Dr Imogen Napper completed an undergraduate degree in biomedical science and a master’s degree in biotechnology, and has recently finalised her PhD in marine science. Imogen spent her PhD working with Professor Richard Thompson in the University’s International Marine Litter Research Unit and was awarded a prestigious scholarship to advance her research into microplastics found in the marine environment.
Find out more about Imogen's work
Influencing a sea-change against plastic pollution in the marine environment
“When I was in primary school we held a charity balloon release. Sixty balloons were released, however, only five got returned and one even made its way to France. And this got me thinking, what happened to the other fifty-five balloons, especially if they were dropping into the ocean? This sparked my curiosity. This curiosity didn’t disappear.”
Sky Ocean Rescue Scholar
"My research is looking at the sources and fate of plastics within the marine environment and I’m typically looking at ways we wouldn’t necessarily think of such as microbeads in facial scrubs and washing our clothes. When we wash our clothes, up to 700,000 fibres can come off in the washing cycle and potentially make their way into the marine environment. The research that I’m going to be doing with the National Geographic and Sky Ocean Rescue is looking at how we can stop this."
eXXpedition North Pacific 2018
Imogen was the lead scientist for the second leg of eXXpedition North Pacific 2018, which sailed from Vancouver to Seattle.
"Imogen is a National Geographic Sky Ocean Rescue Scholar and we were all stunned to find out that Imiy and her team back at the University of Plymouth had led the research into microbeads in facial scrubs. This research contributed enormously to the legislation banning microbeads in the UK."
National Geographic Explorers Festival
"It shocked me, it angered me, but also gave me a lot of curiosity – where are all those tiny bits of plastic coming from? So this fuelled my passion and gave me my research mojo."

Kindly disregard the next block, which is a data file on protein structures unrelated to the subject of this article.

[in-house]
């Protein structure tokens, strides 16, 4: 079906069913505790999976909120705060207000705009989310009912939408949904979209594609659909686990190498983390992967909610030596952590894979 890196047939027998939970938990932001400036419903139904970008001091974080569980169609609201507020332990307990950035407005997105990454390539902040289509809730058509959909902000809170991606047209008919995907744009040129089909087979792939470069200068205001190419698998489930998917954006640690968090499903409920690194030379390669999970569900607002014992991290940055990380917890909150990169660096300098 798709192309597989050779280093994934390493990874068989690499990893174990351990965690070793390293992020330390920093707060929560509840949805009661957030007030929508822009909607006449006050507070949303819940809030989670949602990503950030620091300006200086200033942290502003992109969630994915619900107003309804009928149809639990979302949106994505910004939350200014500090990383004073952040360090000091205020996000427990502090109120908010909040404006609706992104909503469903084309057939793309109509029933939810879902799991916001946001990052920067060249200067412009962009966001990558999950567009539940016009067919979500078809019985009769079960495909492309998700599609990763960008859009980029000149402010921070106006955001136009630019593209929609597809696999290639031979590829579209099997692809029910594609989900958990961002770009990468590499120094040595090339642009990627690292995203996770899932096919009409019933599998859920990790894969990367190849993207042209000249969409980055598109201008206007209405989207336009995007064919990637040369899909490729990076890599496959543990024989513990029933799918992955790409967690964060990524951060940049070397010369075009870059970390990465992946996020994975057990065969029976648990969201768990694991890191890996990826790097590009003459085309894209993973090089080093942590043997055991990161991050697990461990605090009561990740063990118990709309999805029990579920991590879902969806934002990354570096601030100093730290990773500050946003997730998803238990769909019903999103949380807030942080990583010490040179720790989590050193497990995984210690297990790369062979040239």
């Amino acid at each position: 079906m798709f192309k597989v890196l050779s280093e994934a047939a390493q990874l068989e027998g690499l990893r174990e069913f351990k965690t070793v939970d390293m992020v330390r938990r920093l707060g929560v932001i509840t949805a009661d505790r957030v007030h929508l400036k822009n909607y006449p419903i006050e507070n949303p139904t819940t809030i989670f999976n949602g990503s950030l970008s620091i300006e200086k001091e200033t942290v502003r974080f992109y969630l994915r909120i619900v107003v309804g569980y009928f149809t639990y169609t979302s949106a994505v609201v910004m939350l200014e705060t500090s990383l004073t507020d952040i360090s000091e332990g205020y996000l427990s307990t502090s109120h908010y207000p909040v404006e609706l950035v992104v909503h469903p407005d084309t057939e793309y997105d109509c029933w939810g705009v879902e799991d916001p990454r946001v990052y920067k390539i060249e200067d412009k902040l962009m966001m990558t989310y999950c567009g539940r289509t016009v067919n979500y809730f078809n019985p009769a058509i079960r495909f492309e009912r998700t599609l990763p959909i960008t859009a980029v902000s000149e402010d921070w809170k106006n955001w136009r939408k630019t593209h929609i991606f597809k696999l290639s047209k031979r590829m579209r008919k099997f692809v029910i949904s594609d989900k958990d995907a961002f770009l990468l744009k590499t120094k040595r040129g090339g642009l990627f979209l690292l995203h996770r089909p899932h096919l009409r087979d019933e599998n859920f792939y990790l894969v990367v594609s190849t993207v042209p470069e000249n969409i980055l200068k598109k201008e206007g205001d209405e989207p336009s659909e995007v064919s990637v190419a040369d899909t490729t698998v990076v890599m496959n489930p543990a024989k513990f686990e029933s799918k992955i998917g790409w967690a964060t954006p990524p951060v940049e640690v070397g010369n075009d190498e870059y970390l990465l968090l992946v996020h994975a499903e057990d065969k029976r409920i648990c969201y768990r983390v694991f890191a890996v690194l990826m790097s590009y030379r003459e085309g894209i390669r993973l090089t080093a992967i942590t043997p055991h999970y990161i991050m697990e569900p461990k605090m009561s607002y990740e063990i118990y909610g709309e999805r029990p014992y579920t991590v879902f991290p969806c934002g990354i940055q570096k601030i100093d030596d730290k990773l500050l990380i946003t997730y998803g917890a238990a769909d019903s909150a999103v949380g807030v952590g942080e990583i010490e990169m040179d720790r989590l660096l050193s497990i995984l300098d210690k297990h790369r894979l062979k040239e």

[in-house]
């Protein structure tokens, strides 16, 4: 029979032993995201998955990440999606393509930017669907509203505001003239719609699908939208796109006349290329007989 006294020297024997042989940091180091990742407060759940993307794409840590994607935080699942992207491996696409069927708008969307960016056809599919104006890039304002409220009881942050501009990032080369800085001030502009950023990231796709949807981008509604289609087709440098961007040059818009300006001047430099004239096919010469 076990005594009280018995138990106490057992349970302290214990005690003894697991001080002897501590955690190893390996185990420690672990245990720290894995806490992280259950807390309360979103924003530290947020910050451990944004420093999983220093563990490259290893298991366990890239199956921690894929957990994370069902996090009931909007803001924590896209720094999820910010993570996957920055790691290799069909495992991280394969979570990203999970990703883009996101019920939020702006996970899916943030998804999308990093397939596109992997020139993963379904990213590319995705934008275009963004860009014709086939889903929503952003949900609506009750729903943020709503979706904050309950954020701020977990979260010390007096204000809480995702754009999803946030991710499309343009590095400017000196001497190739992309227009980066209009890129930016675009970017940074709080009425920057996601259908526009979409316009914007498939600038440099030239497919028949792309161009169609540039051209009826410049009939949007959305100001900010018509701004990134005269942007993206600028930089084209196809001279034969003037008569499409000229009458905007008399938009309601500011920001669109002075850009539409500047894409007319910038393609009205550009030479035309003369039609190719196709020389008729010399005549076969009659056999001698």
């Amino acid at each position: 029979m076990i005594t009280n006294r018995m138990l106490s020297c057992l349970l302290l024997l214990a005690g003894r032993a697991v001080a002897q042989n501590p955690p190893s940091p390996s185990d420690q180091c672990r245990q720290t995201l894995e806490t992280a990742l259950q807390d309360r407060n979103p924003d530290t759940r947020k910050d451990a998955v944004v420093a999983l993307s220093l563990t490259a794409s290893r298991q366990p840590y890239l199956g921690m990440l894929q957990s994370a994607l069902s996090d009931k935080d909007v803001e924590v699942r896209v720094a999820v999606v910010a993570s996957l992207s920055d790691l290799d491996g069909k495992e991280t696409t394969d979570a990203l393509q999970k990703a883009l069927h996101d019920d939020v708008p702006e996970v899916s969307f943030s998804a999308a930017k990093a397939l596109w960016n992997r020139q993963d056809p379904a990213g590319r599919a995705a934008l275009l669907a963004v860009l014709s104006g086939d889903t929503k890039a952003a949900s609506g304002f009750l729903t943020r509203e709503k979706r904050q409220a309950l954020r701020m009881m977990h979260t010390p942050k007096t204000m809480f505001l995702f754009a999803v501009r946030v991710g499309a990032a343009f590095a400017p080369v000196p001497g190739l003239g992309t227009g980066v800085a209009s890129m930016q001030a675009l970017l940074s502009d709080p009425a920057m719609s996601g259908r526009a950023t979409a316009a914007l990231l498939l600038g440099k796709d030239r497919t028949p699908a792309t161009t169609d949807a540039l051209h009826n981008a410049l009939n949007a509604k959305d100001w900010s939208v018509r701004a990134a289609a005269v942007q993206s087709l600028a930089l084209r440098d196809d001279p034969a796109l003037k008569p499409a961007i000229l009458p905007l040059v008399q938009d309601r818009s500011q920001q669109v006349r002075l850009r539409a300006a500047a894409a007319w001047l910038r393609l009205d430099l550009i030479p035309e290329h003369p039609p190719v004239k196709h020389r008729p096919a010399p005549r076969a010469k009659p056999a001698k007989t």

Imogen delivered a presentation considering ocean plastics at National Geographic HQ in Washington, D.C. in June 2018, and took part in a 'Planet or Plastic?' panel with experts in the field.
Project: The future of clothes washing
"A lot of our clothes can be made out of plastic material such as polyester, acrylic or natural / synthetic blend. We're going to be looking at new products that say that they can capture the fibres before they go into the waste-water and potentially into the marine environment."
Imogen, a National Geographic Explorer and Sky Ocean Rescue Scholar, talks about what she hopes to learn from her research project.
On World Oceans Day, 8 June 2018, Imogen took part in a Twitter Q&A hosted by the National Federation of Women's Institutes to discuss her research on microplastic fibres. She also took part in a litter pick challenge as part of the Plastic Clever Salcombe campaign.
Imogen is working to #EndPlasticSoup at the University's International Marine Litter Research Unit. Her previously conducted research showed that each use of a domestic washing machine could release more than 700,000 microscopic fibres into waste water and her current project involves testing products that say they can capture these fibres.
View the conversation at #WIEndPlasticSoup
Imogen (left) taking part in the paddle pick
Imogen in the news
22 March 2017: Students earn success at the treble in marine science awards
An active say in changing our environment for the better
We've tested the same products after two years and all of the plastic has been removed, all of the microbeads have been removed and replaced with another alternative. It shows that we have a voice and things can be changed.
Imogen Napper discusses research that reveals companies appear to have taken action to eradicate the tiny particles from their products.
International Marine Litter Research Unit
Marine litter is a global environmental problem with items of debris now contaminating habitats from the poles to the equator, from the sea surface to the deep sea.
Furthering our understanding of litter on the environment and defining solutionsFind out more about the International Marine Litter Research Unit